To take your conclusion of what Jewish mythology is saying would certainly set mythology on its ear. The major documents were written at a time and place that had constant warring between tribes. For ANY mythology to then contain, as a whimper, let alone as a major premise the idea of universal compassion is ludicrous. With due regards to your opinion of my scholarship, myths systems just aren’t built that way. They are built to bring a higher level of “authority” to those ideas and laws that already exist in a society, they do not predate them. Since you are so well read and I so ignorant please list one, just one, other myth system of that area and era which contains these traits, you will be searching for the rest of your life.

It is a bit incongruous, at least for those with my limited intelligence, to understand how you are expected to honour universal compassion when you’re god tells you to rape your victims.

And as for me making some type of great leap of illogic, how is one to take (in paraphrase)…

“when you come to a city give them ONE chance to surrender and if they do makes slaves of them use the women as you will and take all the booty, for the lord your god has brought you to this place. If they don’t surrender kill them all, destroy the city and do what you will with everything there.”

…as showing universal compassion? As you know better than my ignorant self I could have given you the exact chapter and verse, along with a plethora of others on the subject. As I said this is not analysis it is reading comprehension. If you want to come along now millennia latter to “scratch beneath the surface” to find a meaning that is more conducive to the modern “cumbya” that is your right. I know how to read and I know what it says. If you think you can put a happy face on Deuteronomy, please be my guest!

Based on the parable of The Good Samaritan I guess Jesus got Jewish mythology all wrong too. I may be dumb but at least I am in elite company!

Had I not made the mistake of reading the politics section where I discovered you have to be a rabid far-right-wing apologist of every and anything Jewish to peacefully coexist here I would have been shocked at the personal nature of your comments. Now, sadly, it doesn’t surprise me.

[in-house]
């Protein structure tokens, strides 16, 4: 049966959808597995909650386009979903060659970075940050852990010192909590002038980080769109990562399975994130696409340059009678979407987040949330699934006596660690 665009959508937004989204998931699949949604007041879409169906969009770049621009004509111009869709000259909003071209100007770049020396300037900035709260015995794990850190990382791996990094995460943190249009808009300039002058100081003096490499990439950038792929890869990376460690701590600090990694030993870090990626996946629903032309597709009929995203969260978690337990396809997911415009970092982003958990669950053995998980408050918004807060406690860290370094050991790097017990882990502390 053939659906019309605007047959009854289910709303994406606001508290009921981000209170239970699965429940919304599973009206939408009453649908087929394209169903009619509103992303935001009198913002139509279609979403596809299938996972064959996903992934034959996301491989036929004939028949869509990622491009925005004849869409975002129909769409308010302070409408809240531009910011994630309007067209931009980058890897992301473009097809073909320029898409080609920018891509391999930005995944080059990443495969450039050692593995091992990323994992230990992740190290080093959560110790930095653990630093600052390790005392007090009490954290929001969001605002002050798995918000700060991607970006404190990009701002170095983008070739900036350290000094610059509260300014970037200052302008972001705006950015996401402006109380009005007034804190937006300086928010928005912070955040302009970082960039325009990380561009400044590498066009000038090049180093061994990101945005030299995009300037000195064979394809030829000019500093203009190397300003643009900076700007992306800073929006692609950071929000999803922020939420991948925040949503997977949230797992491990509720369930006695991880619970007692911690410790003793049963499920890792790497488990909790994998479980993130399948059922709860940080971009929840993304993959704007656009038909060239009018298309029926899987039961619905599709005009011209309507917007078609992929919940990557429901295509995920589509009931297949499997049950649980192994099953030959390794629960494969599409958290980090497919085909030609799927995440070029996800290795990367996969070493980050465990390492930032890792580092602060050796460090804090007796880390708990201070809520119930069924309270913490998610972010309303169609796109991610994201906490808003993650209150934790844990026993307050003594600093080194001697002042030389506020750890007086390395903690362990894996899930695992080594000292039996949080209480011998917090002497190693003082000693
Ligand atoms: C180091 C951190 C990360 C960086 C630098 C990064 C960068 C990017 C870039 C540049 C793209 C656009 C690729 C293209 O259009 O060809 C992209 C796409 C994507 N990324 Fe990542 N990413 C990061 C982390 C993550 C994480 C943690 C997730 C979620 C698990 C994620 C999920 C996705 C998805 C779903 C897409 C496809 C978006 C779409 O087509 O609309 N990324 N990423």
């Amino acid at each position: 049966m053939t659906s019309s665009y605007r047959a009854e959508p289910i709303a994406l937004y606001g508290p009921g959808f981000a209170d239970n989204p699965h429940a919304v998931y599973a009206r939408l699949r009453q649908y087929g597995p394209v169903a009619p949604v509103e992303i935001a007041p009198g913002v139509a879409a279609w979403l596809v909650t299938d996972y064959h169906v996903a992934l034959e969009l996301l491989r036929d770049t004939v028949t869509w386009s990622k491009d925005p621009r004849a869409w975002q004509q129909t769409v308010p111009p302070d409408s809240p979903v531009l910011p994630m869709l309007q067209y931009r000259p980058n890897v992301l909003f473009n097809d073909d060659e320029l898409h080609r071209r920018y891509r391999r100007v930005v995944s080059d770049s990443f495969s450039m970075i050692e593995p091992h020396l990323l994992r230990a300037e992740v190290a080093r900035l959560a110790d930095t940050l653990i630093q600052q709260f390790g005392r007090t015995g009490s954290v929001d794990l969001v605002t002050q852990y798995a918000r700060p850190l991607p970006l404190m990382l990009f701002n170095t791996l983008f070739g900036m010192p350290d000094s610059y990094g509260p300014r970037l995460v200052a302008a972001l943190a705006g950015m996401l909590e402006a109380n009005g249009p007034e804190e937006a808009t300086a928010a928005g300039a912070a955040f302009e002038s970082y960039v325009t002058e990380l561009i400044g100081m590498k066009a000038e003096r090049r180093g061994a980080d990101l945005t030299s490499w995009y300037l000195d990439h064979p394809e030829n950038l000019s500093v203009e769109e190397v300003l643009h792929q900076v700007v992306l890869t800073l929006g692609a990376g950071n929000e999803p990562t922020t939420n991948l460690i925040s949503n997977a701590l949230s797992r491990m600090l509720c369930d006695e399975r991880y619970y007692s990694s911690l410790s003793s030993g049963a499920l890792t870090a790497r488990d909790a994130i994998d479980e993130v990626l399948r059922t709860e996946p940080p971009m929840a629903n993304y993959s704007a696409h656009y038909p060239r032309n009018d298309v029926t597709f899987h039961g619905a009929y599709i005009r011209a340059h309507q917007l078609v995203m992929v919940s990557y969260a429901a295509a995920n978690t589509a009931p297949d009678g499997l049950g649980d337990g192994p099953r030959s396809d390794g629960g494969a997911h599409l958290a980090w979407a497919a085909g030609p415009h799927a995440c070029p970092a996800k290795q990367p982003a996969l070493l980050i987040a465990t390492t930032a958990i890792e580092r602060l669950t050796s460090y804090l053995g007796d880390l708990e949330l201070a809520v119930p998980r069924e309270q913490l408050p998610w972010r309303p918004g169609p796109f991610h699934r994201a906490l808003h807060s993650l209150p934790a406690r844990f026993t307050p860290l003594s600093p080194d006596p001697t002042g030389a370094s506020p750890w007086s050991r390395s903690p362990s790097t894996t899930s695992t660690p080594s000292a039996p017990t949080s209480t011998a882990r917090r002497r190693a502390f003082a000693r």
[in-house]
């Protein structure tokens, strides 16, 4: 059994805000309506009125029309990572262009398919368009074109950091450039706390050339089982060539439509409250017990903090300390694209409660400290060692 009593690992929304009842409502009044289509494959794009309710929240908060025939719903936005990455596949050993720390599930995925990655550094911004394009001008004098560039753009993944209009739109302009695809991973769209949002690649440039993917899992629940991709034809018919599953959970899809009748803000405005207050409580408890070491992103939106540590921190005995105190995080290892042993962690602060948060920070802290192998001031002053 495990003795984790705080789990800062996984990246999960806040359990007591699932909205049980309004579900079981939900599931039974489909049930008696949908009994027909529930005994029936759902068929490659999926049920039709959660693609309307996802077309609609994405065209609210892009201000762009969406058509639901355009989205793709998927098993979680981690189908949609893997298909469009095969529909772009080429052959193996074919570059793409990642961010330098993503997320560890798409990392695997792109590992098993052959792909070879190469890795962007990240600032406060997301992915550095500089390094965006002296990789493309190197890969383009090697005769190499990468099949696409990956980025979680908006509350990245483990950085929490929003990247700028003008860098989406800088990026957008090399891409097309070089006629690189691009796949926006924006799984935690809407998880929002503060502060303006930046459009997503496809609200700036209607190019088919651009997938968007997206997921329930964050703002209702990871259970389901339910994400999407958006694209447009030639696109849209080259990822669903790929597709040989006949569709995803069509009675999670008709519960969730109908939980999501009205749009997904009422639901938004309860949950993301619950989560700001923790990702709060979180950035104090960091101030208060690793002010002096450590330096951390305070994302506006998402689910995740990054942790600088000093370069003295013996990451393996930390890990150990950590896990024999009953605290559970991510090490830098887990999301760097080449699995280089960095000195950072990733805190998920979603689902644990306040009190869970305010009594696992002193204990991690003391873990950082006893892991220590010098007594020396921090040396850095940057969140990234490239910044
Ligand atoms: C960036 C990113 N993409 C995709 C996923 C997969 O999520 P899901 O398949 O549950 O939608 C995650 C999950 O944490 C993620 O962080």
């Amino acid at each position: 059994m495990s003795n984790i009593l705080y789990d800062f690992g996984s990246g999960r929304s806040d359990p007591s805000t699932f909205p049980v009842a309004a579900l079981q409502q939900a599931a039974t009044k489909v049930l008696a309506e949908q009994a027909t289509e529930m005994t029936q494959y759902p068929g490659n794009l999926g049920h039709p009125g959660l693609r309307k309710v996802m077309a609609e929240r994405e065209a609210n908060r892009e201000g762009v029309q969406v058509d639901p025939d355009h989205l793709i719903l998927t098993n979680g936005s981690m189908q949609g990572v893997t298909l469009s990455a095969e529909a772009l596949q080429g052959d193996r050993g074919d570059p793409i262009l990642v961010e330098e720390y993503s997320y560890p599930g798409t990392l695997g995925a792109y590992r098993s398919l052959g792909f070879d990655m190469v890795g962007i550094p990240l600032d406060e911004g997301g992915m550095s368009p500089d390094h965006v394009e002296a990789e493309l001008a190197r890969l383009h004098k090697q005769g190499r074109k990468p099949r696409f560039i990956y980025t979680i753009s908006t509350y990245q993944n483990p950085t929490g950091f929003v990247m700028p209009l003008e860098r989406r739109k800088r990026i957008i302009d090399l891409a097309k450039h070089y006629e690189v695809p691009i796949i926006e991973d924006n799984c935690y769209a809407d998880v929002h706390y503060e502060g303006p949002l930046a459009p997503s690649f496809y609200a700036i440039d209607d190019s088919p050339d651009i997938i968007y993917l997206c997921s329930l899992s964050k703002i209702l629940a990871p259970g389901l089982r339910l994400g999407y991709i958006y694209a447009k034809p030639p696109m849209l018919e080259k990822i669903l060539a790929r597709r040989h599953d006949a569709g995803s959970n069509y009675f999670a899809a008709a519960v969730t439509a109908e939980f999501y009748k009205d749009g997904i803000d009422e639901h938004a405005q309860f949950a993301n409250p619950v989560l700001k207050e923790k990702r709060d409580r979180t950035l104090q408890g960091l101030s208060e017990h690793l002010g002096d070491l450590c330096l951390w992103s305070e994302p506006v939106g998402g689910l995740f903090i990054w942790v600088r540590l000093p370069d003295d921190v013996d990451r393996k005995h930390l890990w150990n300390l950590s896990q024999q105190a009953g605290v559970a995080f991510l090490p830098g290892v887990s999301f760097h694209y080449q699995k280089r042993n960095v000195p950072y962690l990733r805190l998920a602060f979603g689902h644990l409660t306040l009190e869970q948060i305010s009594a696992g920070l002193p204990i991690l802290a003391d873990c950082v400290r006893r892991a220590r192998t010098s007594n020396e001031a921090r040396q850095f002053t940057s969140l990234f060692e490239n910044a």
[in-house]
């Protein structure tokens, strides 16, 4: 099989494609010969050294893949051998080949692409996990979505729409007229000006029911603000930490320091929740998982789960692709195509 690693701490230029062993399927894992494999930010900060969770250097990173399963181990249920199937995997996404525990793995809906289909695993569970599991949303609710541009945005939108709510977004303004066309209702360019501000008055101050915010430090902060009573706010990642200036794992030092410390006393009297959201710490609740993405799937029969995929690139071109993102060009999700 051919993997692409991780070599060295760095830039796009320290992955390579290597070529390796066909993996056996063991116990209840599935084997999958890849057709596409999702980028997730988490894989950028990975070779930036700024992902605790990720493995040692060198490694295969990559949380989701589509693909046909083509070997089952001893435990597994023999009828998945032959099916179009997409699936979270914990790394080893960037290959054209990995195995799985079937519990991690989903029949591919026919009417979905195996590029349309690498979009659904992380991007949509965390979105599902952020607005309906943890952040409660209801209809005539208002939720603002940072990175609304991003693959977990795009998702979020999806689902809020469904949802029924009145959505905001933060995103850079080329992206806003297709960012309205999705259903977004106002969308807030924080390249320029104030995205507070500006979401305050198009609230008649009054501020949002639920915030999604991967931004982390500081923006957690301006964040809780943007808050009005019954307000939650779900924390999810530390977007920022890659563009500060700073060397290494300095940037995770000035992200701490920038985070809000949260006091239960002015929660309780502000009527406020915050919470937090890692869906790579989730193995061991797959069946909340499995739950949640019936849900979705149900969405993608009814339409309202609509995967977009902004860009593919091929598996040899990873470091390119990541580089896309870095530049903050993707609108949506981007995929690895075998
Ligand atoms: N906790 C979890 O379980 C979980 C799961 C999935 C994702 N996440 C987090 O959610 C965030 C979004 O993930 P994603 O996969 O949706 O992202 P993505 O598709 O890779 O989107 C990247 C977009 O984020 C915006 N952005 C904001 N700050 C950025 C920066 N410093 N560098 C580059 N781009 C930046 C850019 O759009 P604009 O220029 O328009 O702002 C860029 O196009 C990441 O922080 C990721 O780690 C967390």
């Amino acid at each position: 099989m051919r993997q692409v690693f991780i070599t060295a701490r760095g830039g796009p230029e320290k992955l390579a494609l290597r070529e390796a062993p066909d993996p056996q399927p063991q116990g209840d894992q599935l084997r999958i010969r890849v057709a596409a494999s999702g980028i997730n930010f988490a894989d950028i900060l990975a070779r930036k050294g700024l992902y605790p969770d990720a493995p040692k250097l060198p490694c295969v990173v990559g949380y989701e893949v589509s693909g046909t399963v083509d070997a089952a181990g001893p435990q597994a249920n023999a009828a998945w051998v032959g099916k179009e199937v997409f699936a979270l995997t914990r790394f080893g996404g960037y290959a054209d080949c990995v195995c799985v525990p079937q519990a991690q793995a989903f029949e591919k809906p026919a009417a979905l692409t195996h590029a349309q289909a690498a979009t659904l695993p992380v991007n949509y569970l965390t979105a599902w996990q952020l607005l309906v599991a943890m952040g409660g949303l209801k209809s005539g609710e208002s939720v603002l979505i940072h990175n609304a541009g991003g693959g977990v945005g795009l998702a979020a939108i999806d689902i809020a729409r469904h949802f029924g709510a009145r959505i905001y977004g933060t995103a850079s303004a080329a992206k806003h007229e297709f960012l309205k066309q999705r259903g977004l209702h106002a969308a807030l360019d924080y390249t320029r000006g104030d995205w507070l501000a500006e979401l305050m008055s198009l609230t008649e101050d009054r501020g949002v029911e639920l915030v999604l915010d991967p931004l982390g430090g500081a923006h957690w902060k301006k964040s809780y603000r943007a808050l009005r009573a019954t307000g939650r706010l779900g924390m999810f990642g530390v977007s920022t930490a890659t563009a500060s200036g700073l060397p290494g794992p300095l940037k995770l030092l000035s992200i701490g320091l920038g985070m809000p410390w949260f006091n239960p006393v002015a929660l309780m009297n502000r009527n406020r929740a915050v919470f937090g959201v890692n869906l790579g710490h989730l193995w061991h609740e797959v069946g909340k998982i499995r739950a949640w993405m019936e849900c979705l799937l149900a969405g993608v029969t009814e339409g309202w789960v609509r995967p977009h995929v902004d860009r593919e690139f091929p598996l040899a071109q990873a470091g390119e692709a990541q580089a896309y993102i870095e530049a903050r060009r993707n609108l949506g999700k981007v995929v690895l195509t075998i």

For what it was worth my idea was that Cohen had passed the limited us against them mythology of the Jews to something greater and more pure, how that could be a dig at Cohen I’ll never know.


So let me just put in the requisite mea culpa to all for my egregious defilement of Jews everywhere by trying to discuss mythology. I came here for discussion but as you have so kindly pointed out I am far to dense for that and since I will never be able to be “taught” the world as you or SeaDove see it I’ll bow to the greater cognition and I will just say goodbye to all. For a little while it was fun.
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Re: Are Leonard Cohen's lyrics influenced by Buddhism?

Postby Lilifyre » Mon Jun 21, 2010 3:41 am

Humbled, it was not Holydove, but I, Lilifyre who responded to your post. My main objection to your post was your statement:
I believe that trying to equate Buddhist compassion with that of Judaism or equating Leonard Cohen’s songs with a deep base in Judaism denigrates both Buddhism and Cohen, making both of them no more than “One thin Gypsy thief”.
In particular, your statement that "...equating Leonard Cohen’s songs with a deep base in Judaism denigrates both Buddhism and Cohen,..." smacks of arrogance and an anti-Jewish bent. Certainly, there is a drawing on Buddhist philosophy in many of Leonard's songs, but as I pointed out, there is at least an equal drawing on the Judaism that has been a lifelong part of his very being. Throughout his childhood, as Leonard has said on many occasions, he stood with his father chanting such lines as "If it be your will..." and "Who by fire..." He heard and sung the psalms of David and listened to the "Story of Isaak". Those experiences cannot be divorced from his Jewishness and are certainly no denigration to the man or his music.

As for your statement that you are quoting "major documents...written at a time and place that had constant warring between tribes..." I would have to say that you are referring to material that was spread by oral tradition for at least hundreds of years before being written, and that even when written has been translated countless times since the first writing. Quoting chapter and verse is meaningless. The Torah can only be fully studied when the remaining oral portion of it is taken into account. So unless you are an expert on reading/understanding ancient Aramean and are a scholar of the Talmud and accompanying documents, you are quoting only partial information.